The temperature and pressure relief valve on a gas water heater is a safety feature that prevents the interior temperatures from becoming too hot or from too much pressure building up, which can cause the tank to explode. When the relief valve is starting to fail, you might notice a leak starting from that area of the heater.
Replacing the valve is a short process, but you need to ensure the valve is fully tightened or your tank could explode. If you have any doubts whatsoever, call in a water heater repair company to replace the valve for you.
Things You Need:
- Garden hose
- Flat-head screwdriver
- Pipe wrench
- Plumber's sealant
Step 1: Drain the Water Heater
Unplug the water heater's electrical cord from the wall socket. Shut off the gas supply to the water heater by twisting the shut-off valve on the supply line, then do the same to the shut-off valve on the water inlet line.
Locate the drain valve near the bottom of the water heater. Screw one end of a regular garden hose onto the drain valve's threads then place the remaining hose end over a floor drain or sink. Open the drain valve with a flat-head screwdriver, which will allow water to start draining out of the water heater. Stand clear of the draining end of the hose as the water can be quite hot.
Wait until about half of the water has drained from the tank then use the screwdriver to close the valve. Detach the hose.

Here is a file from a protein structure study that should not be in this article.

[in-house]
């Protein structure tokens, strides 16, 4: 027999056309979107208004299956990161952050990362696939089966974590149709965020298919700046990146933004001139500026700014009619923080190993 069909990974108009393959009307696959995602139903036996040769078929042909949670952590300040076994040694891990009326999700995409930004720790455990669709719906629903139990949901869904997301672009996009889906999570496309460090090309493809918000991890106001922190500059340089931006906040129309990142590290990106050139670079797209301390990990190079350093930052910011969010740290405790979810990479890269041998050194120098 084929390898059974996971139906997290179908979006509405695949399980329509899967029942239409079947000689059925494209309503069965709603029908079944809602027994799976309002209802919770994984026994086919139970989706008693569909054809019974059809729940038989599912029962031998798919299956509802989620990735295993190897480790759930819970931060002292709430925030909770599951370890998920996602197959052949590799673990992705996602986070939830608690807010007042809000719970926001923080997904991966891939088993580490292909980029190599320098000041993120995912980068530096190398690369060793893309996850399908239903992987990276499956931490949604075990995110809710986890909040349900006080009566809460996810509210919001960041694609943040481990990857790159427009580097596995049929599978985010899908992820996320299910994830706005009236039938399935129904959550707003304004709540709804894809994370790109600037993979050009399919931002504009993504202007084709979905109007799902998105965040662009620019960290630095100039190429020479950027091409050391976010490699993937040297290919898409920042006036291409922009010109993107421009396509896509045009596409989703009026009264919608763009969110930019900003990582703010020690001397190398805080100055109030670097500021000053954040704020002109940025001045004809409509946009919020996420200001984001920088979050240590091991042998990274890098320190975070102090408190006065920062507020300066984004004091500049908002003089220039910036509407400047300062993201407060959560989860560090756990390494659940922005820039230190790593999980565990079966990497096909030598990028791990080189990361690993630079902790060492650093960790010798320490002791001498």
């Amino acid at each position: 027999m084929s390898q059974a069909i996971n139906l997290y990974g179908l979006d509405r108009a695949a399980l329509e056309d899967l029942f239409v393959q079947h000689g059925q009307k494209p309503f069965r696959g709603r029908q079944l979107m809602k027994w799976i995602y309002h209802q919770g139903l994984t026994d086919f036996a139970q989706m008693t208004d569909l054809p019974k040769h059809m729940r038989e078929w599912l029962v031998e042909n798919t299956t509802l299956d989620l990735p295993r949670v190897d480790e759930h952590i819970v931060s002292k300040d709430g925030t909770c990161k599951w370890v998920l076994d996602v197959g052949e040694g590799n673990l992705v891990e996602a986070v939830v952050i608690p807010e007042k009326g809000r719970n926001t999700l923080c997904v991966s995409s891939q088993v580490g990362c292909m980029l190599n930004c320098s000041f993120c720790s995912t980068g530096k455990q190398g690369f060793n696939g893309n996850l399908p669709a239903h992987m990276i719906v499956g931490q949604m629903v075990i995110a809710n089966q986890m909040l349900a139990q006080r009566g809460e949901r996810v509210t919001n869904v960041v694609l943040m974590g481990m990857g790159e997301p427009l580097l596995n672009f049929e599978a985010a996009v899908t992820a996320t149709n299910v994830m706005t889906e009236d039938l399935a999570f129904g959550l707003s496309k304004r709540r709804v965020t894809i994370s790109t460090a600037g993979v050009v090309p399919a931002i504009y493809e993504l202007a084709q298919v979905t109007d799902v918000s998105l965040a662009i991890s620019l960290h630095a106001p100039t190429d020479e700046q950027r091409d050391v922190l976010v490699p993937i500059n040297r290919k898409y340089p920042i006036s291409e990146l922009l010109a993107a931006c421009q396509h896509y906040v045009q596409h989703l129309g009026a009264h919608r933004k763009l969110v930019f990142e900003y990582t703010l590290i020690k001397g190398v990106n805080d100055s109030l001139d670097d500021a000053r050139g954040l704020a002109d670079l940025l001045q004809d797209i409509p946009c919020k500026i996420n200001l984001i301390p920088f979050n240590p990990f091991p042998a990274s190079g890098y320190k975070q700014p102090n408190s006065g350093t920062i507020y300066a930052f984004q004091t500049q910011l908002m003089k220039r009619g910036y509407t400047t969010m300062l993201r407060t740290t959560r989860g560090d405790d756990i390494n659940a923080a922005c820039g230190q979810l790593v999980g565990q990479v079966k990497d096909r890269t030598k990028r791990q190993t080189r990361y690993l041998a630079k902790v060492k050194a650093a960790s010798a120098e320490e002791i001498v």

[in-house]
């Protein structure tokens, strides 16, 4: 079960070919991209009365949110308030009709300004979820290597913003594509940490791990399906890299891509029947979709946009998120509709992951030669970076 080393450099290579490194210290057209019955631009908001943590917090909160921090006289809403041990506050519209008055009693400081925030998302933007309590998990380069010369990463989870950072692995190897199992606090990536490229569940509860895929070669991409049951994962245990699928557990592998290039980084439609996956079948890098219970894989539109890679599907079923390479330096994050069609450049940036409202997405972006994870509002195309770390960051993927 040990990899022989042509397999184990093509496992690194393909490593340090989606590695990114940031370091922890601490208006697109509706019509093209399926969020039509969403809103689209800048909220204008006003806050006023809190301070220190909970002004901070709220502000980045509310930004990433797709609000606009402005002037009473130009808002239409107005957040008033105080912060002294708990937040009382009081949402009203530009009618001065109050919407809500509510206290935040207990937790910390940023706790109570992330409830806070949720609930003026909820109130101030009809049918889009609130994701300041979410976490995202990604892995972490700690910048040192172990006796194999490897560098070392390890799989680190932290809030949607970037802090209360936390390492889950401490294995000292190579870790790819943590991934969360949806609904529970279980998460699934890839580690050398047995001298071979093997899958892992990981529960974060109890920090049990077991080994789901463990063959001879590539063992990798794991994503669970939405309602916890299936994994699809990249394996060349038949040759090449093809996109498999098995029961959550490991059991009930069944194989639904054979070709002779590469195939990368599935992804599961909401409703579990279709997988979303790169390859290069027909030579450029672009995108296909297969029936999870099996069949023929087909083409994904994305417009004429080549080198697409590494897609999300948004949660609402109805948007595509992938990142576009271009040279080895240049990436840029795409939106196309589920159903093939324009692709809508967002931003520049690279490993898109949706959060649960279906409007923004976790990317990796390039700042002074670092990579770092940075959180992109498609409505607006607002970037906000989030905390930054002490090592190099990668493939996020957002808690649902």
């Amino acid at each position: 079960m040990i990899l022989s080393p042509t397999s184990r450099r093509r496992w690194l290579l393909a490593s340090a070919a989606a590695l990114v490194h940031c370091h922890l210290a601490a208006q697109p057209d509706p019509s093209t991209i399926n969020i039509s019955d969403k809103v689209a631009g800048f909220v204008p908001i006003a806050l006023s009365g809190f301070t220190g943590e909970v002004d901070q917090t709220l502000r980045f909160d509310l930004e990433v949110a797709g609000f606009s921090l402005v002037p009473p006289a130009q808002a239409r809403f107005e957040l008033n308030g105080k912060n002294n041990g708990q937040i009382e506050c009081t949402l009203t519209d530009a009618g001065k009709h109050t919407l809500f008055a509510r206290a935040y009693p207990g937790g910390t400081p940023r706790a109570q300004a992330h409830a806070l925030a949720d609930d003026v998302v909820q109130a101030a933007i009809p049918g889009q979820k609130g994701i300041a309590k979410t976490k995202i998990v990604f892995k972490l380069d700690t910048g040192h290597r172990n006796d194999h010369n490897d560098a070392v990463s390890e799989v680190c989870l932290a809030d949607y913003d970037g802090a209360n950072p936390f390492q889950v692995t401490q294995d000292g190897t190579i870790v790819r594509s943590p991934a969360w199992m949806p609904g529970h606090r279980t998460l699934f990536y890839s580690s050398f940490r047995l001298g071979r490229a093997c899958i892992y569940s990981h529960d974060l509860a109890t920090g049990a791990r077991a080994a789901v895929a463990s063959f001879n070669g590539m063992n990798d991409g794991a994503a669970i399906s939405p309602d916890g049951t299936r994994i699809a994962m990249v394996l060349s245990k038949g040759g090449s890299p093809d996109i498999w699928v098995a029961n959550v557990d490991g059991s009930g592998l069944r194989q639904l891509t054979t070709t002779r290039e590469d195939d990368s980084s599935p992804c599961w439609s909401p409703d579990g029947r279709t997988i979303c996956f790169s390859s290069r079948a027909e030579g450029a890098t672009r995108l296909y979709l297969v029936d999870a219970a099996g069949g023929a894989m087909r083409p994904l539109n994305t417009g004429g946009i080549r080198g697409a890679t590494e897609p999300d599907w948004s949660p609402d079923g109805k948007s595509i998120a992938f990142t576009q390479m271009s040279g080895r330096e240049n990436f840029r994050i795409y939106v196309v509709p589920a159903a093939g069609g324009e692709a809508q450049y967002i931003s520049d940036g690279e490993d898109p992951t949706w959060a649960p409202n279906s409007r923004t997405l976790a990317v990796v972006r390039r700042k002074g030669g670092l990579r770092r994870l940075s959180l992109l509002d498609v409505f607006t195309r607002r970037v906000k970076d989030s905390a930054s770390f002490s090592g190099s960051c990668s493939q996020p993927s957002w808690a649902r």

Step 2: Remove the Old Temperature and Pressure Relief Valve
Locate the temperature and pressure relief valve. Remove any surrounding insulation, if applicable, which should simply be able to be pulled off. Use a pipe wrench to loosen the discharge tube leading up into the relief valve. Pull the tube off the valve and set the tube aside for later re-installation.
Use the pipe wrench to twist off the relief valve, working in a counterclockwise direction. Pull the relief valve out of the water heater and discard the valve.
Step 3: Install the New Temperature and Pressure Relief Valve
Install the new temperature and pressure relief valve by sticking the end through the vacated hole in the water heater. Thread the valve into place, turning in a clockwise direction. You can get the valve started by hand, but then you will want to finish up with the pipe wrench to ensure the valve is fully secured. Make sure the orientation ends with the threaded hole for attaching the tube pointed down.
Use your finger to apply a thin coat of plumber's sealant to the grooved end of the discharge tube. Thread the tube onto the valve using your hand and the wrench. Put the insulation back around the valve, if there was insulation. Double check to make sure the drain valve is fully closed.
Turn on the shut-off switches on the gas and water supply lines. Plug the water heater back into the electrical socket. Allow the tank time to fill up and reheat before testing the water at one of your sinks. Contact a company like Johnny Pipewrench LLC for more info or assistance.